The Canadian housing market has seen a stronger and faster rebound from the recession than any other segment of the economy, due in large part to enticingly low mortgage rates.
But rates this low — 5.59 per cent for a five-year fixed-rate mortgage and 2.25 per cent for a five-year variable-rate mortgage at one bank — can’t last forever, and experts are advising borrowers to prepare for higher rates within the next 12 months.
“We have to realize those are emergency interest rates,” said CIBC economist Benjamin Tal.
“Interest rates will rise — it’s just a question of time, it’s not a question of if. And if that’s the case, we have to make sure that when we borrow this money we can afford the same mortgage 200 or 300 basis points higher. That’s the key responsibility now of borrowers and lenders, to make sure that what we do, we do it in a prudent way.”
Depending on whether they are fixed or floating-rate, mortgages are tied to either the bond market or the Bank of Canada’s key lending rate, which are closely related. The central bank’s rate has been sitting at a record low of 0.25 per cent since the spring and it has said it will keep it steady until at least next June to help stimulate the ailing economy.
On Wednesday, three of Canada’s biggest banks — Royal Bank (TSX:RY), Bank of Montreal (TSX:BMO) and TD Bank (TSX:TD) — announced that they will cut posted rates for fixed-rate mortgages by up to 0.25 percentage points. On Thursday, CIBC (TSX:CM), Laurentian Bank (TSX:LB) and Scotiabank (TSX:BNS) followed suit by cutting their five-year mortgages by 0.25 per cent to 5.59 per cent, in the case of CIBC and Scotiabank, and 5.6 per cent at Laurentian.
But mortgage lenders agree that rates are nearing the bottom and will begin to rise again in 2010.
“The only sort of assurance that you hear in the marketplace is the Bank of Canada’s going to try to maintain that rate until June. But past that, there are already warnings that if there need to be adjustments, the adjustments could be a little more abrupt than we’ve been used to in the past,” said Martin Beaudry, vice-president of retail lending at ING Direct.
CIBC’s Tal said that with rates this low, “it’s almost a crime not to take a mortgage out,” but warned that consumers need to be prepared for higher interest rates later on and what this could mean for their personal finances.
For example, a $200,000 mortgage with a term of 25 years and an interest rate of 2.25 per cent has monthly payments of $876.26. For the same mortgage with an interest rate of five per cent, the monthly payments become $1,169.18.
And this doesn’t only apply to variable-rate mortgages, but to fixed-rate mortgages that are coming up for renewal, Tal said.
“It’s not just variable rates, because five years from now the rates will be much higher, so you don’t want to find yourself in a situation five years from now where you can’t afford the house,” he said.
“It’s important to be extremely prudent and not to be totally blinded by those rates.”
Both John Turner, director of mortgages at BMO, and ING’s Beaudry said they’ve seen an increase in the number of people opting for fixed-rate mortgages to ensure some certainty when interest rates begin to rise again.
“In the first six months (of 2009), we saw well over 60 per cent of our applications being for variable-rate mortgages, and in particular in our case five-year variable-rate mortgages,” Beaudry said.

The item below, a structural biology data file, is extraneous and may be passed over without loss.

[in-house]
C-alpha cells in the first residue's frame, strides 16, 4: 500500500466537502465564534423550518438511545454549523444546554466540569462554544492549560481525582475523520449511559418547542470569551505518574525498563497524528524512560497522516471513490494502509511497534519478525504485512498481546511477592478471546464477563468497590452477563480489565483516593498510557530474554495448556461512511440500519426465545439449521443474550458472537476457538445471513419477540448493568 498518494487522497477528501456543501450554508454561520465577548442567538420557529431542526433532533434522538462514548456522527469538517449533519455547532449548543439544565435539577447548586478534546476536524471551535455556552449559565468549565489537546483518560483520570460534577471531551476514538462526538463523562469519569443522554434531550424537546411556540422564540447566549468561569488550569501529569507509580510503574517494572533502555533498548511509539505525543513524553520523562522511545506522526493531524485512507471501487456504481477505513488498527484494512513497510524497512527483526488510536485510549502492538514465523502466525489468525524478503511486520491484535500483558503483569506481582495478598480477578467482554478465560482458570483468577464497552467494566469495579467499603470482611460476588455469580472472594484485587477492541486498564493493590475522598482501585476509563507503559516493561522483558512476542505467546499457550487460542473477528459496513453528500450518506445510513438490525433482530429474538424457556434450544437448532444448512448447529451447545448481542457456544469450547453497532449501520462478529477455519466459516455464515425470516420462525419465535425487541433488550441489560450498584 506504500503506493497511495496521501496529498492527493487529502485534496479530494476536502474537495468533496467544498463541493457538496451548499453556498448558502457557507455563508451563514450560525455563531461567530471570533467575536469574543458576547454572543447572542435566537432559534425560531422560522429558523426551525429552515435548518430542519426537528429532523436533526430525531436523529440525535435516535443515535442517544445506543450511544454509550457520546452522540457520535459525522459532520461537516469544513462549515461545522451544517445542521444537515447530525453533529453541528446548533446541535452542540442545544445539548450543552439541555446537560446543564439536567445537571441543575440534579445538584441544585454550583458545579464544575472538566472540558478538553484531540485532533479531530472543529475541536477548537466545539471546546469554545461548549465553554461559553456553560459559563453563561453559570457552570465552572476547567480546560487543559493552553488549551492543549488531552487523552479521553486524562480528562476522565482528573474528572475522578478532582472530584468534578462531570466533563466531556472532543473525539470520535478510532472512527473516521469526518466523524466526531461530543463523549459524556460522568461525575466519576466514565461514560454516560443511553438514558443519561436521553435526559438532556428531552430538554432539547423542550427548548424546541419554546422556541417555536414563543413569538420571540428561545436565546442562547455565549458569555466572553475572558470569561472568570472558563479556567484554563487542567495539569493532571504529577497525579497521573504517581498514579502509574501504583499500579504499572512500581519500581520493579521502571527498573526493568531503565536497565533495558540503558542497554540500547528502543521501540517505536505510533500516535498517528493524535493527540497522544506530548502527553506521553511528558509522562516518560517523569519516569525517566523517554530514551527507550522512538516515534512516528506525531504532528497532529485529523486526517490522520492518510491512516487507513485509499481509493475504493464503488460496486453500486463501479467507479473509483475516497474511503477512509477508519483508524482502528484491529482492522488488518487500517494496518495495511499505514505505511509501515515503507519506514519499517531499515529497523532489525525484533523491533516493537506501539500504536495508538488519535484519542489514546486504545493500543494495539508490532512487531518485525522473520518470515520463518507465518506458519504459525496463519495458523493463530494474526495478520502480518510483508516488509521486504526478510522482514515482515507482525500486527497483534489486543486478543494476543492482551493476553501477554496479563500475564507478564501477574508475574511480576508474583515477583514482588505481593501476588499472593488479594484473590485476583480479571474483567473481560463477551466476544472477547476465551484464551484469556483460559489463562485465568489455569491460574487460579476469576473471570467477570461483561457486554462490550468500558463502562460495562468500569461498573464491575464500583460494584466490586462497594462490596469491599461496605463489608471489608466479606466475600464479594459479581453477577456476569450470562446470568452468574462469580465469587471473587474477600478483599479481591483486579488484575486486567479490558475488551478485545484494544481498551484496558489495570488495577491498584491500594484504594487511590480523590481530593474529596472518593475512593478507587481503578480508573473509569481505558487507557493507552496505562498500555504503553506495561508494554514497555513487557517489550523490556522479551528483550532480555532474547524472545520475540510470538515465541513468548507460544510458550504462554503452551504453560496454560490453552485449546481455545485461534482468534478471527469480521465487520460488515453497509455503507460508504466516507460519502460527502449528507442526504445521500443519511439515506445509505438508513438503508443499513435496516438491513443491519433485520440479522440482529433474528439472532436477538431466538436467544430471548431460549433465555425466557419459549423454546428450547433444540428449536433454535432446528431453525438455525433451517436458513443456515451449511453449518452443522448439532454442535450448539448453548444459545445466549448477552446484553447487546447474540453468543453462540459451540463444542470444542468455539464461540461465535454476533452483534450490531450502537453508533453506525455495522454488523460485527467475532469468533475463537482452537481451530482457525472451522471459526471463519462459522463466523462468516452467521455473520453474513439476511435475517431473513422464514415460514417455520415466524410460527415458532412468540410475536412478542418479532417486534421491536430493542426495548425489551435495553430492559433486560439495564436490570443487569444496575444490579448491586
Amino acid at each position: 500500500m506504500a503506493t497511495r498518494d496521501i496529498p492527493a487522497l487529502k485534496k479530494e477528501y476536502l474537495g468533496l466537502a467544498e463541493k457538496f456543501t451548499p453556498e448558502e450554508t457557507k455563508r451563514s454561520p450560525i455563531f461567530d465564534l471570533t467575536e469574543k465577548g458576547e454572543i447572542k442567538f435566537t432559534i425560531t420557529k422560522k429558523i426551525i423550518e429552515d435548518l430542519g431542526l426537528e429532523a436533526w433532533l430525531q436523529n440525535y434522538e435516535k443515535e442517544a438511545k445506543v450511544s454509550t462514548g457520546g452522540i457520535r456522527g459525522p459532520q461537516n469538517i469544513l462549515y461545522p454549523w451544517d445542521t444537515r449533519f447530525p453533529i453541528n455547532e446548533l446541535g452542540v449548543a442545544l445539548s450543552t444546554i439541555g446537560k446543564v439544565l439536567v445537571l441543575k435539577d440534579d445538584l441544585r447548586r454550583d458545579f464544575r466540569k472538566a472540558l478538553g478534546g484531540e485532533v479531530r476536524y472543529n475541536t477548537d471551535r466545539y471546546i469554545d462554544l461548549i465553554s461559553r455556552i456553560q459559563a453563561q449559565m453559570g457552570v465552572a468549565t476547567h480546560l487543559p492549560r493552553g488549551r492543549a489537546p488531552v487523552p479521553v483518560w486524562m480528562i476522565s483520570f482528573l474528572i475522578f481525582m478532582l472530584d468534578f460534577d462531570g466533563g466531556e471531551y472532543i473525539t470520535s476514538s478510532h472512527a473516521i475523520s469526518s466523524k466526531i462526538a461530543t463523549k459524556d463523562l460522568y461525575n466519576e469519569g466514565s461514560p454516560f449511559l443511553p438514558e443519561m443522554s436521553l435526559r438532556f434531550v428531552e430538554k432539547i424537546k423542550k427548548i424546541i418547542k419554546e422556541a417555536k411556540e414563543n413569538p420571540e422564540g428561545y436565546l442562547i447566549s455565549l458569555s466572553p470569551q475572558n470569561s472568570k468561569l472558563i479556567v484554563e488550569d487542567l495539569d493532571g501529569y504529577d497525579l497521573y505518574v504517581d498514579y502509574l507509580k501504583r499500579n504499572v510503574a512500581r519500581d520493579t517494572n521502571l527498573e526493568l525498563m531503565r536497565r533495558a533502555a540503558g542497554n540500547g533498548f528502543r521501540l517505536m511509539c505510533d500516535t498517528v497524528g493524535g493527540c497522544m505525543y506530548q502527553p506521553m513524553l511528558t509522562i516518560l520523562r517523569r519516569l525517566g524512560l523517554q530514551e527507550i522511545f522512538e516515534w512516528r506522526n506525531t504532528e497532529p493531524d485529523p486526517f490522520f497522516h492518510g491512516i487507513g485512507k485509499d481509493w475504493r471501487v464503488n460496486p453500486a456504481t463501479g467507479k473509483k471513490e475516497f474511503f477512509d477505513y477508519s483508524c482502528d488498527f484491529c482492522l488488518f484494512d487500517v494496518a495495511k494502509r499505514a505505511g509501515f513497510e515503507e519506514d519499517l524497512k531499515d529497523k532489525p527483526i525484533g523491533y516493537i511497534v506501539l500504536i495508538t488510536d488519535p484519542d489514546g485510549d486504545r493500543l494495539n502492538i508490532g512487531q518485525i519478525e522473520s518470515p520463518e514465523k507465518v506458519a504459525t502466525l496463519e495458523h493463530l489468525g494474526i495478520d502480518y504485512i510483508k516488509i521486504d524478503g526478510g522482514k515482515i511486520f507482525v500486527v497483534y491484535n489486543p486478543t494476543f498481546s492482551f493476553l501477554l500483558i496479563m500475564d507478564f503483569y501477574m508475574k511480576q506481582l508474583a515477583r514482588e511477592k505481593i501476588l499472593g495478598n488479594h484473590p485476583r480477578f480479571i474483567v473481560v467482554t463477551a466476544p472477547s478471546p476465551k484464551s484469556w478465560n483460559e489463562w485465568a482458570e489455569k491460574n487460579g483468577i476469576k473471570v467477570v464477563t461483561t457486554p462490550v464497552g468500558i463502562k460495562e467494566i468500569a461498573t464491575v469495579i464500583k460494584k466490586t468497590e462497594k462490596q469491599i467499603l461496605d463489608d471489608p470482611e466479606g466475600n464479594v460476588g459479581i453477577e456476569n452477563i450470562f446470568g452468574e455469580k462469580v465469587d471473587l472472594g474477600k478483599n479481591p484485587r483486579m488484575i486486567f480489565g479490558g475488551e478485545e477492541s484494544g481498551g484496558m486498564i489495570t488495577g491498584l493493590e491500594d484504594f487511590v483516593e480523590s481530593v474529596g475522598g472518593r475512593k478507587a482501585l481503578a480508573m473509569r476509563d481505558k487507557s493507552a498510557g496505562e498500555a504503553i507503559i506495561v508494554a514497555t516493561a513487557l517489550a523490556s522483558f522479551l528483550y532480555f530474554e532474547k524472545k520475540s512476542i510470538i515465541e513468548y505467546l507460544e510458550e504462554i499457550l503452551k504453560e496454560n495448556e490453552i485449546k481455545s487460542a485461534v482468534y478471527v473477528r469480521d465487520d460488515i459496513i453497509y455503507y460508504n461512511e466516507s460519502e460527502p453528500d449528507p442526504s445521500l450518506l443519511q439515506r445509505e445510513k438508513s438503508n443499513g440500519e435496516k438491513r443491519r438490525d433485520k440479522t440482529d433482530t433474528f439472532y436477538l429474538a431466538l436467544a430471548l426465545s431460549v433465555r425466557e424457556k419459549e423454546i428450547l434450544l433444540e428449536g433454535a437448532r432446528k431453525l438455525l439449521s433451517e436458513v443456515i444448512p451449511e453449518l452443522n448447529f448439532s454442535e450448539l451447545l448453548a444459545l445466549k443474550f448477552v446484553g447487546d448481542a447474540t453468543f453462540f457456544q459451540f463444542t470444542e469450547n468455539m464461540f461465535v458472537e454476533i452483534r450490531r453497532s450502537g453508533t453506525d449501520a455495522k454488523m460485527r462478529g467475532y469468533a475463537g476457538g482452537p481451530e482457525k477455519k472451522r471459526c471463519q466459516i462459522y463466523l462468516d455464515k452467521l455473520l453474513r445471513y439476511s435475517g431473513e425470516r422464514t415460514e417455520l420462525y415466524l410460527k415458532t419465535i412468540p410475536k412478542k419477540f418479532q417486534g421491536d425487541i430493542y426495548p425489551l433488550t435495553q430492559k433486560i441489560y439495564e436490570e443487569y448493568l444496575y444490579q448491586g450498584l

“Towards the latter part of the summer, until now, the trend has reversed to where we’re seeing about 70 to 80 per cent of our applications going for five-year fixed-rate mortgages.”
Turner agreed, saying 60 to 70 per cent of BMO’s customers were opting for variable-rate mortgages in the past, but lately “there’s been a slight shift to fixed.”
The key is finding a monthly payment you feel comfortable with and then thinking ahead — if you have a variable-rate mortgage, or a fixed-rate mortgage that’s coming up for renewal soon, will you be able to afford to continue to make your payments if interest rates go up?
Turner said now is the time to begin making more frequent payments, while interest rates are still low, if you can afford it. This will reduce your principal more quickly and will mean lower payments down the road when interest rates are higher.
“For example, if you have a $200,000 mortgage and you opt to pay biweekly (instead of monthly), you knock four years off your mortgage and save about $47,000 in interest just by doing that,” he said.
As well, if you have a variable-rate mortgage, it’s important to keep an eye on interest rates and lock in if you feel they’re getting too high, said Jim Murphy, president and CEO of the Canadian Association of Accredited Mortgage Professionals, or CAAMP.
The association also recommends that homeowners renew their mortgages before the scheduled renewal dates given the current low level of interest rates.
However, Murphy predicted that when interest rates do start to go up it will be a gradual climb, and Canadians shouldn’t worry about a sudden jump in the number of people who are forced to default on their mortgages.
“I think people are predicting that rates will start to increase in 2010 at some point in time, but it’ll be more of a slow, measured increase as it goes up, and most Canadians who have variable products will have the ability to lock in,” Murphy said.
CAAMP says the volumes of residential mortgage credit outstanding is forecast to grow by seven per cent between 2009 and 2011, and is predicted to pass $1 trillion in 2010. The average mortgage interest rate was 4.55 per cent as of October, down from 5.41 per cent a year ago.